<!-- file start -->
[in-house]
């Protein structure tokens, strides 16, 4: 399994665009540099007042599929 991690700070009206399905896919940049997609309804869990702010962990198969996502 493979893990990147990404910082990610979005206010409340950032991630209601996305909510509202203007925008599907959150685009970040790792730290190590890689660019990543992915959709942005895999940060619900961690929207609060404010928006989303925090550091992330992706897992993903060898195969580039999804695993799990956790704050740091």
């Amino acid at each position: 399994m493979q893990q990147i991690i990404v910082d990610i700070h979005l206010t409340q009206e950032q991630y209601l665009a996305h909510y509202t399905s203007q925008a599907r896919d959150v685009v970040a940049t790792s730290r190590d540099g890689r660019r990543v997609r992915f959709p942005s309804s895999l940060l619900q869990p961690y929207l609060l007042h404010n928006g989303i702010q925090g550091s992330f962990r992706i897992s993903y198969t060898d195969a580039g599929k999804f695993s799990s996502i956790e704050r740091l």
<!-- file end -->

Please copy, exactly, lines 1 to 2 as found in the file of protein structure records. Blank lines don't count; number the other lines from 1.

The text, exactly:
[in-house]
């Protein structure tokens, strides 16, 4: 399994665009540099007042599929 991690700070009206399905896919940049997609309804869990702010962990198969996502 493979893990990147990404910082990610979005206010409340950032991630209601996305909510509202203007925008599907959150685009970040790792730290190590890689660019990543992915959709942005895999940060619900961690929207609060404010928006989303925090550091992330992706897992993903060898195969580039999804695993799990956790704050740091």